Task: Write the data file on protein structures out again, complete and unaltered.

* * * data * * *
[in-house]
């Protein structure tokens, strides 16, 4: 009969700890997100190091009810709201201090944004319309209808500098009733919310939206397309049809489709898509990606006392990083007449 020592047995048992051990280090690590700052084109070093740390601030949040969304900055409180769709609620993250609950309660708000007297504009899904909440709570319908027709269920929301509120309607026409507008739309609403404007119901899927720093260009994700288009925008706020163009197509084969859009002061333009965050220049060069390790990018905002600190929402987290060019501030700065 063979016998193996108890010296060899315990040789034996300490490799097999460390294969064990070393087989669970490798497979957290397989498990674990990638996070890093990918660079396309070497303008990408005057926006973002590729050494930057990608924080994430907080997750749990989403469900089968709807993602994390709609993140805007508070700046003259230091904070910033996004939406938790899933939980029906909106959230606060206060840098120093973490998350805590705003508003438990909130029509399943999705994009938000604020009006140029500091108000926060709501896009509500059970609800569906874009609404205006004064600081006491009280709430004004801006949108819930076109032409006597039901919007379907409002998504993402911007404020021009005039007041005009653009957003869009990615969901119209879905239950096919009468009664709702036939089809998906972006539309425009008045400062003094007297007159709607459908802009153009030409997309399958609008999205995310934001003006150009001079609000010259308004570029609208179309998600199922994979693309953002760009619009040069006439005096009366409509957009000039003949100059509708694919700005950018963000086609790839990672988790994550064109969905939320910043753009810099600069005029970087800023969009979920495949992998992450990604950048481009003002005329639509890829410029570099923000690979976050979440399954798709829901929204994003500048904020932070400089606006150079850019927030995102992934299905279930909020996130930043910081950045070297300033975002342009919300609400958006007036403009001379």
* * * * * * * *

[in-house]
């Protein structure tokens, strides 16, 4: 009969700890997100190091009810709201201090944004319309209808500098009733919310939206397309049809489709898509990606006392990083007449 020592047995048992051990280090690590700052084109070093740390601030949040969304900055409180769709609620993250609950309660708000007297504009899904909440709570319908027709269920929301509120309607026409507008739309609403404007119901899927720093260009994700288009925008706020163009197509084969859009002061333009965050220049060069390790990018905002600190929402987290060019501030700065 063979016998193996108890010296060899315990040789034996300490490799097999460390294969064990070393087989669970490798497979957290397989498990674990990638996070890093990918660079396309070497303008990408005057926006973002590729050494930057990608924080994430907080997750749990989403469900089968709807993602994390709609993140805007508070700046003259230091904070910033996004939406938790899933939980029906909106959230606060206060840098120093973490998350805590705003508003438990909130029509399943999705994009938000604020009006140029500091108000926060709501896009509500059970609800569906874009609404205006004064600081006491009280709430004004801006949108819930076109032409006597039901919007379907409002998504993402911007404020021009005039007041005009653009957003869009990615969901119209879905239950096919009468009664709702036939089809998906972006539309425009008045400062003094007297007159709607459908802009153009030409997309399958609008999205995310934001003006150009001079609000010259308004570029609208179309998600199922994979693309953002760009619009040069006439005096009366409509957009000039003949100059509708694919700005950018963000086609790839990672988790994550064109969905939320910043753009810099600069005029970087800023969009979920495949992998992450990604950048481009003002005329639509890829410029570099923000690979976050979440399954798709829901929204994003500048904020932070400089606006150079850019927030995102992934299905279930909020996130930043910081950045070297300033975002342009919300609400958006007036403009001379």